Sherman Zwicker

Sherman Zwicker is a wooden auxiliary fishing schooner built in 1942 at the Smith and Rhuland shipyard, Lunenburg, Nova Scotia. Influenced by the design of the famous Bluenose, Sherman Zwicker was built to fish the Grand Banks. The schooner was built for F. Homer Zwicker of Zwicker and Co.[2] Officially christened in 1942, the F/V Sherman Zwicker is the last operable saltbank fishing vessel in existence.

Sherman Zwicker
At the Maine Maritime Museum waterfront, September 2013
  • F. Homer Zwicker (1942–1968)
  • George McEvoy (1968–2014)
  • Maritime Foundation (2014-)
Builder: Smith and Rhuland
Yard number: 190
Launched: 1942[1]
Status: Museum ship
General characteristics
Tonnage: 180 GT
Length: 142 ft (43 m)
Propulsion: 320 bhp (240 kW) diesel engine
Sail plan: schooner


Sherman Zwicker is a 142 feet (43 m) wooden auxiliary fishing schooner. She was designed with a schooner hull similar to her famous sister ship Bluenose, but with a 320 brake horsepower (240 kW) diesel engine installed from the beginning. Both Sherman Zwicker and Bluenose were built at the same shipyard. Sherman Zwicker does not have topmasts or a bowsprit. She was built strictly as a working fishing vessel and did not race like Bluenose.

In her heyday, she was part of a fleet of hundreds of wooden schooners that fished the abundant but turbulent Grand Banks region of the North Atlantic. Less than five of her fleet remain in the world today, and the Sherman Zwicker is the only that is fully operational and fully restored.[3]


Owned by Zwicker and Co., Sherman Zwicker was built to fish the Grand Banks of Newfoundland from dories from the ports of Lunenburg, Nova Scotia. When it became too difficult to fill all 11 dories with crew, she fished from the port of Glovertown, Newfoundland (1959–1968). In 1959 she fished eight dories with a crew of 18, all from Newfoundland. Before ice and refrigeration were available, in order to preserve the fish they caught these schooners would salt their fish. In the 1950s and 1960s fishing trawlers were being built and became more lucrative. The number of Grand Banks schooners greatly declined from approximately a hundred to only fifteen still fishing. In 1963 the political upheaval in Haiti cut off one of the main salt fish markets and this left a huge decrease in the sales for salt fish.[4]

Sherman Zwicker was then sold to George McEvoy of Maine in 1968. His plan was to restore her to her original condition. Today, she is a fully operational traveling museum that visits the Maine Maritime Museum in Bath, Maine, regularly.[3] She frequently participates in tall ship festivities along the Eastern Seaboard and continues to visit her original home port in Nova Scotia and Newfoundland.


A boat, the Sherman Zwicker, is tied up alongside Pier 25 on the Hudson River in the Tribeca neighborhood of Manhattan, New York City, as seen from the North Esplanade of Battery Park City. In the background is a ventilation building for the Holland Tunnel.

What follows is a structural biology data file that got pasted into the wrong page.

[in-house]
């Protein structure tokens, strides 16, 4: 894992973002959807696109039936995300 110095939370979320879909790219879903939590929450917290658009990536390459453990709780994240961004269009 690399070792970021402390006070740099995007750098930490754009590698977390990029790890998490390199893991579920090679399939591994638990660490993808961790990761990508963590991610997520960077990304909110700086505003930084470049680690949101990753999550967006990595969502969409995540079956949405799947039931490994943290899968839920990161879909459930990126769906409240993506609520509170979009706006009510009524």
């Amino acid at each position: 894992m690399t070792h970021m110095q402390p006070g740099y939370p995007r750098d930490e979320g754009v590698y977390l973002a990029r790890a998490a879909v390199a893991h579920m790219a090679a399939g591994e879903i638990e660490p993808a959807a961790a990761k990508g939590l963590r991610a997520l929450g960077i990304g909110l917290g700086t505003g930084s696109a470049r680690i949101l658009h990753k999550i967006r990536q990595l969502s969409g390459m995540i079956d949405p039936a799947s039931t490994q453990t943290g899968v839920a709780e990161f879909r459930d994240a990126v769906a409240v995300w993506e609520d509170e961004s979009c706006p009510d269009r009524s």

Designed by William James Roué, the Sherman Zwicker is a nearly identical twin of Roué’s most famous hull, the Bluenose – widely considered the fastest racing schooner ever built. While the Bluenose split her time between racing and fishing, the Sherman Zwicker’s true purpose was to prolong the working life of the saltbank fleet; therefore, slight modifications were made to her rigging and propulsion to increase efficiency. This left her with the sleek purpose built racing hull of Bluenose, paired with a substantial Fairbanks Morse diesel engine, and a more compact, easier to tend rig. At the time she was a considered a modern transition vessel (vessels transitioning from sails to diesel power), and as such was one of the first and last of a kind. Her keel was laid at the renowned Smith and Rhuland Shipyard in Lunenburg, Nova Scotia where she was built by hand using heavy timbers of old growth Canadian elm. She was indeed the last of a fleet of hundreds of large wooden schooners fishing the Grand Banks and moving cargoes of fish and salt in the North Atlantic to South America.

Present status

Control of the vessel was turned over to the Grand Banks Schooner Museum Trust, a non-profit group headed by Capt. McEvoy. Under the Trust, the Sherman Zwicker became a fully operational, traveling museum, attending many tall ship festivities along the eastern seaboard, and frequently visiting her old ports of call in Nova Scotia and Newfoundland to much fanfare. For almost 30 years, she spent her summers docked at the Maine Maritime Museum in Bath, Maine, where she played host to tens of thousands of visitors each season.

In 2014, the Grand Banks Schooner Museum Trust gifted the Sherman Zwicker to the Maritime Foundation to ensure her preservation for future generations. The Maritime Foundation found her a new home at Hudson River Park’s Pier 25 in New York City,[5] where she is maintained using proceeds from Grand Banks, an award-winning seasonal oyster bar that operates on her deck.[6]


  1. Casey, Nell (10 April 2014). "Floating Boat Bar Coming To Tribeca This Summer". Gothamist. Archived from the original on 21 February 2015. Retrieved 10 February 2015.
  2. Battaglia, Andy (6 July 2014). "Sherman Zwicker Serves Up History—and Oysters". The Wall Street Journal. Retrieved 10 February 2015.
  3. Wharton, Rachel (30 June 2014). "Now Docking Downtown: An Oyster Bar on a Boat". The New York Times. Retrieved 10 February 2015.
  4. Kristoff, Lisa (18 May 2014). "Schooner Sherman Zwicker bound for new home in Manhattan". Boothbay rRegister. Retrieved 10 February 2015.
  5. Robbins, Liz (18 July 2014). "They're on a Boat!". The New York Times. Retrieved 10 February 2015.
  6. Benowitz, Shayne (25 September 2014). "Grand Banks Oyster Bar draws diners to the Hudson River". Retrieved 10 February 2015.

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